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Kent State University launches redesigned Ph.D. program in its College of Nursing - Crain's Cleveland Business

• The undergraduate elementary teacher preparation program at the University of Akron is one of only 15 such programs nationwide, and the only one in Ohio, to earn an A+ rating for exemplary coursework and for serving as a model of excellence for others, according to a new report from the National Council on Teacher Quality. The research and policy organization said the 15 top-performing programs "stand out because they fully satisfy" the following criteria: explicit and repeated instruction on each component of phonemic awareness, phonics, fluency, vocabulary and comprehension; support for instruction with high-quality textbooks that accurately detail established principles of scientifically based reading practices; and opportunities for teacher candidates to demonstrate mastery through in-class assignments, tests and instructional practice. Lisa Lenhart, Ph.D., professor of curricular and instructional studies at the University of Akron and lead literacy faculty in the LeBron James Family Foundation College of Education, said in a statement that all teacher candidates in early childhood, middle-level and special education "must take 12 semester hours in the teaching of reading during their studies, so having a strong reading core program matters significantly."

• The upcoming census is the focus of a program next week at the Maxine Goodman Levin College of Urban Affairs, "Census 2020: What You Need To Know." The event takes place on Tuesday, Feb. 11, from 4 p.m. to 6 p.m. at the Roberta Steinbacher Atrium in the Levin College building on the Cleveland State University campus, 1717 Euclid Ave. The census counts the population every decade and "distributes more than $675 billion in federal funds annually to support states', counties' and communities' vital programs — impacting housing, education, transportation, employment, health care and public policy," according to promotional material for the event. Go here for information about the moderator, speaker and panelists at the event, and here to register. This program is sponsored by the Levin College Dean's Diversity Council.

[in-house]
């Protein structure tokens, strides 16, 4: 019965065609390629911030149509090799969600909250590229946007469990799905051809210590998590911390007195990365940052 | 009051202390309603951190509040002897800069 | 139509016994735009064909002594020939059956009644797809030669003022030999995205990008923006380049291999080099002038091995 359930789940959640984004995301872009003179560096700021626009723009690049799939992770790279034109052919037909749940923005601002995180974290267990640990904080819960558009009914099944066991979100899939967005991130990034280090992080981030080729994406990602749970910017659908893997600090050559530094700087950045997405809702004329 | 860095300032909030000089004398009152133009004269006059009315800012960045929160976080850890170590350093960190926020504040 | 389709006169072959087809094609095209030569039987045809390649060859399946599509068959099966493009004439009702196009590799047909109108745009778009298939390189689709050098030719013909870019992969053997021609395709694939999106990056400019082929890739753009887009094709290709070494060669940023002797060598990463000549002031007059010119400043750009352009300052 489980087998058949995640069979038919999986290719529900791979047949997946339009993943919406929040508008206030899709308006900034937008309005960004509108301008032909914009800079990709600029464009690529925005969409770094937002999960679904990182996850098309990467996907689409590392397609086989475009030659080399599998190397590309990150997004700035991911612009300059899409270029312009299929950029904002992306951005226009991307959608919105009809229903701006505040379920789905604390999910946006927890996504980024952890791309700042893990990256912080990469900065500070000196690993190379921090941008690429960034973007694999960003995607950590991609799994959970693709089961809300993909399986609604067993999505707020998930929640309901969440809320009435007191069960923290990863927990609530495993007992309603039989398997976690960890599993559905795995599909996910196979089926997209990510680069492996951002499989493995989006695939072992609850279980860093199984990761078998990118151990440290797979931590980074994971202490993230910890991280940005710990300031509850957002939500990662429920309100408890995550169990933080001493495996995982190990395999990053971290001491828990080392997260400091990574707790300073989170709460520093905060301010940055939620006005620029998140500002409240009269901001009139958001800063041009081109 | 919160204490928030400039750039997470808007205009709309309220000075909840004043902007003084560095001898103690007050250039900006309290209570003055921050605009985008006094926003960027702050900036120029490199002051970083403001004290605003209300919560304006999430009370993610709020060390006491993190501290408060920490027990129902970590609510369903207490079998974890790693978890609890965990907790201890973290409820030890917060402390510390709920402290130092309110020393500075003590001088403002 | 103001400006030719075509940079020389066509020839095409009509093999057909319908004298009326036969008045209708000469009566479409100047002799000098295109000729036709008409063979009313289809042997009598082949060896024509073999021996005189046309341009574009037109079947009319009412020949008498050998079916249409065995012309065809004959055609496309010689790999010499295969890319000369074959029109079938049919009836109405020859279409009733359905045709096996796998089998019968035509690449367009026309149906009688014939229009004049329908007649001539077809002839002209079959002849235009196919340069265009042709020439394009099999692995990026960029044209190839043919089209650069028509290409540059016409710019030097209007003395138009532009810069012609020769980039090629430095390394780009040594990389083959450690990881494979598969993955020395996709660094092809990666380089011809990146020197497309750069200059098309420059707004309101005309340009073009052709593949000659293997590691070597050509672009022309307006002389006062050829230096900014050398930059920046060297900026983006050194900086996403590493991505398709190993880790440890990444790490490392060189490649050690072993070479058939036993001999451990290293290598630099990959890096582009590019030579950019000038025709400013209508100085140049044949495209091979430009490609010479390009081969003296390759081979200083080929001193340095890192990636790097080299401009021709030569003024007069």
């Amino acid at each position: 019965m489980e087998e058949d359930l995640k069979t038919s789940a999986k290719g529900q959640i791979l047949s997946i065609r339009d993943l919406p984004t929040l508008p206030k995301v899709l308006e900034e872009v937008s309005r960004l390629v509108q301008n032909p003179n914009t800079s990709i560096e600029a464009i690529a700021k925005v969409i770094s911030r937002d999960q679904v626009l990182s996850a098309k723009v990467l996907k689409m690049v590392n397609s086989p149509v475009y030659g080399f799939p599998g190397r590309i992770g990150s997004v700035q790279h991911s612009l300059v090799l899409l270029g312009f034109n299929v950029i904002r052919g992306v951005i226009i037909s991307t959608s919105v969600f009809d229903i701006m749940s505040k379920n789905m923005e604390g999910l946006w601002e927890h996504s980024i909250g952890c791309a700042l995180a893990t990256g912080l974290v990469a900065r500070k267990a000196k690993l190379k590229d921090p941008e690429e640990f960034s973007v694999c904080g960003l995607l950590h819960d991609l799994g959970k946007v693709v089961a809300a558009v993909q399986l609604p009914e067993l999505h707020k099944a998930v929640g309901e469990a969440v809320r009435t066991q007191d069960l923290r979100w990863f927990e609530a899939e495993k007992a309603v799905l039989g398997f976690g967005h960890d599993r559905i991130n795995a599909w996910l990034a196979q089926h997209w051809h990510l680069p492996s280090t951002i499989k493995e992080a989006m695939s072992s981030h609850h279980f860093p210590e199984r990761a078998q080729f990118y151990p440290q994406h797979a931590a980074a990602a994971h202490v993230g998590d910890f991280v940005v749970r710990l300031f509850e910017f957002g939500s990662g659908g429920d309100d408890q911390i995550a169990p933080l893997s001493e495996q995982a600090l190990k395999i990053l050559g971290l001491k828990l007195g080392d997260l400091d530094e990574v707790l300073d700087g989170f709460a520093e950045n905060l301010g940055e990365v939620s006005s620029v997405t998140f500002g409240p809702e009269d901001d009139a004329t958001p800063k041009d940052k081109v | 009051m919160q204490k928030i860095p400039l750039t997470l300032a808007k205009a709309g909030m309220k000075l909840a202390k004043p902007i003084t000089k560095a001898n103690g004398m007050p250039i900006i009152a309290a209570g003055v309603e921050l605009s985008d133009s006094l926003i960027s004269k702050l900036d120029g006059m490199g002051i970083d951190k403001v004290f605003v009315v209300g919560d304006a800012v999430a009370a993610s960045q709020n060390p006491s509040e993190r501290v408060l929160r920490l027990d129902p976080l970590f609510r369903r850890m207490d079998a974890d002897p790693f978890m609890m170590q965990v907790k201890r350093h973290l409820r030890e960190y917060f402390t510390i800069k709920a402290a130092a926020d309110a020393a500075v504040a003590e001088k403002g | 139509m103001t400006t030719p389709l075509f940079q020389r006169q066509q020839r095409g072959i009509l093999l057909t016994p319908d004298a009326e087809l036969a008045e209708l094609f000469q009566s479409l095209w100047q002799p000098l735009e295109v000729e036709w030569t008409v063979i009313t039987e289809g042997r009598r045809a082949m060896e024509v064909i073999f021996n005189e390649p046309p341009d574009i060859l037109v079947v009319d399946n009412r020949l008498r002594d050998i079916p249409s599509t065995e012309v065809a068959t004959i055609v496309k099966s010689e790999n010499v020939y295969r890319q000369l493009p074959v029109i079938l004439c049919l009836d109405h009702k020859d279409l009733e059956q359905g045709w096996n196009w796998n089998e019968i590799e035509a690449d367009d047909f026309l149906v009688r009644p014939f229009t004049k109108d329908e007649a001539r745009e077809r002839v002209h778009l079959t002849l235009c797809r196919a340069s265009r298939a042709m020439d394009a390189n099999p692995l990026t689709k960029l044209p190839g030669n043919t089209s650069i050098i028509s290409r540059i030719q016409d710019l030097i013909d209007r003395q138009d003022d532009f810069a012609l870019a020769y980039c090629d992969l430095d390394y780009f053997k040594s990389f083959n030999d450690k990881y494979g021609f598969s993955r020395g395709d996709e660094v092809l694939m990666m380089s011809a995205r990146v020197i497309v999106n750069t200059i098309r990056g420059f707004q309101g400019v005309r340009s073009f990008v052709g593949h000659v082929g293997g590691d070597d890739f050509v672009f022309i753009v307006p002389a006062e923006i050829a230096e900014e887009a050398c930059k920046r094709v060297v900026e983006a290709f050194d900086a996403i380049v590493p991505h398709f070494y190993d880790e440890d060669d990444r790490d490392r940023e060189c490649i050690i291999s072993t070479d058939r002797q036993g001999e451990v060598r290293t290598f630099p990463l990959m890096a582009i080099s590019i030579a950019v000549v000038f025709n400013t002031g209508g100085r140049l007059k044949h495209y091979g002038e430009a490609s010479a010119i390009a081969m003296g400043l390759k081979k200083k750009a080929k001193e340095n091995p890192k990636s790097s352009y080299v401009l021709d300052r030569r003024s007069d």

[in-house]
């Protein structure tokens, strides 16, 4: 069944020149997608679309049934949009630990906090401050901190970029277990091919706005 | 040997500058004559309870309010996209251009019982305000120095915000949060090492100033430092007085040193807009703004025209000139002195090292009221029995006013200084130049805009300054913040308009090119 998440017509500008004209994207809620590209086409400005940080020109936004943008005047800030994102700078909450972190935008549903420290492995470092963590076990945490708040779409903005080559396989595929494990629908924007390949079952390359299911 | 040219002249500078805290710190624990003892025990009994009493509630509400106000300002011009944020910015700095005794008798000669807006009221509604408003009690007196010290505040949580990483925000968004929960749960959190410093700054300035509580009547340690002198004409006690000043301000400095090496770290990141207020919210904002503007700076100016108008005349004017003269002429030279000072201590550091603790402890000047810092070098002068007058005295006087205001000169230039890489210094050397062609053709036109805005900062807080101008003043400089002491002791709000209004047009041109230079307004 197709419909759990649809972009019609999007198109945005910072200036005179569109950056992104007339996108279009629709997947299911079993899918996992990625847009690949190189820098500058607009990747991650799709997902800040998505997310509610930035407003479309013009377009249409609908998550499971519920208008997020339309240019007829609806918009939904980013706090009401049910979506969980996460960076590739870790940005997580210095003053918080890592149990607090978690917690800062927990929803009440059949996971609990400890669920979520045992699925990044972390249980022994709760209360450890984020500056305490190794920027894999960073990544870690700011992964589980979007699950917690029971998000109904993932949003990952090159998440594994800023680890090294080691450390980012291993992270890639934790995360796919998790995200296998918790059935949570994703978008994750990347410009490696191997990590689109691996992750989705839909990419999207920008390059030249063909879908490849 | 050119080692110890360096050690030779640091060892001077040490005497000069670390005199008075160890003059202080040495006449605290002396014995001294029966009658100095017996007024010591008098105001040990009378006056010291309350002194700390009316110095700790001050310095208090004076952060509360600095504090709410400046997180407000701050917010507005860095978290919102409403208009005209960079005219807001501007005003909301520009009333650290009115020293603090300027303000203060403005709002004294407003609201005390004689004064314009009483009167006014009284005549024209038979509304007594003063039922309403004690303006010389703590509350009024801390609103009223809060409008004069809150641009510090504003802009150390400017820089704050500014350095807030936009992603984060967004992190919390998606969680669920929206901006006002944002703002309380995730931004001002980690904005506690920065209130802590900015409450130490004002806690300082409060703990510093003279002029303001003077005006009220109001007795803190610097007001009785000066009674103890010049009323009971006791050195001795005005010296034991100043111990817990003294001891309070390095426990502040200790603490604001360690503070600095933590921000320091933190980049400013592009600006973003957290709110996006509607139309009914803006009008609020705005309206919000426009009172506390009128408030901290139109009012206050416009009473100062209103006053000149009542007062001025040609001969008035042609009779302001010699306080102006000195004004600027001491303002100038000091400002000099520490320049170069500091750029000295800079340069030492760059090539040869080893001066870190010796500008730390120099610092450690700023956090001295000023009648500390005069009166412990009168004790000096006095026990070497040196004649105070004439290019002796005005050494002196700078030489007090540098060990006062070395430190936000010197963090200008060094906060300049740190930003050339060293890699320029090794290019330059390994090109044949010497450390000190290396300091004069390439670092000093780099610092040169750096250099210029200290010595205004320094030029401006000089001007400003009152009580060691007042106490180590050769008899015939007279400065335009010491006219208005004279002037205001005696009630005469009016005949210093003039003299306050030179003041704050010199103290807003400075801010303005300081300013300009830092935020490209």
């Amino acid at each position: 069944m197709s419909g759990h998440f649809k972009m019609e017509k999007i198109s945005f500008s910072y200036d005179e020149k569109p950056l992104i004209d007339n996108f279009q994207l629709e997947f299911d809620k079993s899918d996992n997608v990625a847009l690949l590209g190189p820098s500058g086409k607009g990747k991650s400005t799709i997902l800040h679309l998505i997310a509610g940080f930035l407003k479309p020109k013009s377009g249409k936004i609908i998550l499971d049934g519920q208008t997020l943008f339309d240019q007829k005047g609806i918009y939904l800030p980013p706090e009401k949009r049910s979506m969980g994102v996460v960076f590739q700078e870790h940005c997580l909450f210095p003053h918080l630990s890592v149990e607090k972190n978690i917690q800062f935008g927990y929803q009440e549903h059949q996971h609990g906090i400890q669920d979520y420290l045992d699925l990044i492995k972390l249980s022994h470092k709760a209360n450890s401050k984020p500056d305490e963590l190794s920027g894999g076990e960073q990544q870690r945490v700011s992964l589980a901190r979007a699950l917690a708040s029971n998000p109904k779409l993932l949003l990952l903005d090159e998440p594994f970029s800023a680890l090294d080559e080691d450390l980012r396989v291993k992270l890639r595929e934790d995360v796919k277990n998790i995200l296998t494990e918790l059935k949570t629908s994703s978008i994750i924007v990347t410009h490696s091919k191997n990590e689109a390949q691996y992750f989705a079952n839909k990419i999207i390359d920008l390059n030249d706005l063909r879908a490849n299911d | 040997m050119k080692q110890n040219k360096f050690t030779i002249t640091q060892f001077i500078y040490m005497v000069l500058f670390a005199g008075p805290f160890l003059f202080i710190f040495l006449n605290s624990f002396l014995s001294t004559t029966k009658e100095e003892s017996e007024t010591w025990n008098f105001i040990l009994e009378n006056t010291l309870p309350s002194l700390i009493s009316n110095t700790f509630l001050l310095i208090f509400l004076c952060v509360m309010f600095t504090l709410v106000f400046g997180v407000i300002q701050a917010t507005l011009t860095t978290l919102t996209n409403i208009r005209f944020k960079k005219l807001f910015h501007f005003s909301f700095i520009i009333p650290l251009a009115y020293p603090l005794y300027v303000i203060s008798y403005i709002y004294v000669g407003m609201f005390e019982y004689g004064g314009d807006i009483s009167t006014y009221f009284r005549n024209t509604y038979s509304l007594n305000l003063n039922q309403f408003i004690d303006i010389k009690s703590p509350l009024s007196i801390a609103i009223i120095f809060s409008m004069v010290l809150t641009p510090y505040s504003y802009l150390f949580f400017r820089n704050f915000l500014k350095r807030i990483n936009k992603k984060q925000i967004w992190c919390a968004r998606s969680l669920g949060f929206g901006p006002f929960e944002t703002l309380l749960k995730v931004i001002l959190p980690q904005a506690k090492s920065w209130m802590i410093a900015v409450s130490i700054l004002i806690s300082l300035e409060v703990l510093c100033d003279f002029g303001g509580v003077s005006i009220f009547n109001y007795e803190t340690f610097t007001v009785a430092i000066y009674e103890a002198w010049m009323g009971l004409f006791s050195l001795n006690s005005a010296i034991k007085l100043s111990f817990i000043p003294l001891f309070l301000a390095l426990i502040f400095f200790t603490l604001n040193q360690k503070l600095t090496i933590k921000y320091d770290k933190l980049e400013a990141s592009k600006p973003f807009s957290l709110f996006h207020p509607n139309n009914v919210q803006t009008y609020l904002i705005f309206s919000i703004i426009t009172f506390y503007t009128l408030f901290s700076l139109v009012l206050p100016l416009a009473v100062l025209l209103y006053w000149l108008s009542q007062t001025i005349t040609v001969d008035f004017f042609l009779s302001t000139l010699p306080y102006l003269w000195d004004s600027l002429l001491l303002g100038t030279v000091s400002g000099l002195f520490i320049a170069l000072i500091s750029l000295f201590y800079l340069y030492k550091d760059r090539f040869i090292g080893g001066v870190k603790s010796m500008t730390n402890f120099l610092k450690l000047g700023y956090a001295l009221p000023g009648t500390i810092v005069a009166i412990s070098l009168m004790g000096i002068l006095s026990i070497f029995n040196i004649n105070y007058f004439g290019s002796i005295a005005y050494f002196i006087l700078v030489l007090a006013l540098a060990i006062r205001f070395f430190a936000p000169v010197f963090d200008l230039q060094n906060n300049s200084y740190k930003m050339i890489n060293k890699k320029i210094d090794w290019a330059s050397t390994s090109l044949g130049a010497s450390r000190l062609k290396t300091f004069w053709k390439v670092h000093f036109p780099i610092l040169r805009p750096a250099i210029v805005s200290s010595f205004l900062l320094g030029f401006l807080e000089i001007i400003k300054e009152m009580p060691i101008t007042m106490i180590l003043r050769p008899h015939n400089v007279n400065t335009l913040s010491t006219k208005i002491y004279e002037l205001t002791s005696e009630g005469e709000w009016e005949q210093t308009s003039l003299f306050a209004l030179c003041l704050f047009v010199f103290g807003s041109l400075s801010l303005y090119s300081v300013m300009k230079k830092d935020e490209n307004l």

• A drug created by researchers at Case Western Reserve University that could make it easier for doctors to diagnose Multiple Sclerosis in its earlier stages has been approved for its first human trials by the U.S. Food and Drug Administration. The university said the drug, known as Myeliviz, will be tested in clinical trials involving healthy volunteers at Cleveland Clinic Mellen Center for Multiple Sclerosis. The trials have been made possible by a $1.7 million grant from the National Institutes of Health, CWRU said. MS, an autoimmune disease affecting 2.3 million people worldwide, "can be a particularly difficult disease to diagnose," CWRU said, especially in its early stages, "due to unpredictable combinations of symptoms and their severity, and because of limitations in other available imaging methods." The university said Myeliviz "targets and binds to myelin — the sheathing surrounding nerves that is affected by MS — and allows for its imaging by a PET scanner, a common hospital tool."

• One more from CWRU: A team of researchers there, who "analyzed five years' worth of eviction data from the Cleveland Housing Court and spent several weeks in court interviewing those who were evicted," found "the threat of homelessness is just one of the worries for those losing their homes," according to this post from the university's website The Daily. "In addition to the mental and emotional toll of uprooting families to find Stable, affordable housing, children facing eviction are at a higher risk for lead exposure and poorer outcomes in the classroom, according to new research from the university's Jack, Joseph and Morton Mandel School of Applied Social Sciences," the university said. Here's how researchers from the school's Center on Urban Poverty and Community Development carried out two studies: "For the first, they observed 450 eviction cases and interviewed nearly 100 people facing eviction in Cleveland Housing Court. For the second, they linked eviction filing records from 2013-16 with administrative records to learn about residential mobility, homeless shelter use, school absenteeism and childhood lead testing and poisoning in low-income families facing eviction. The studies were commissioned by the Legal Aid Society of Cleveland."

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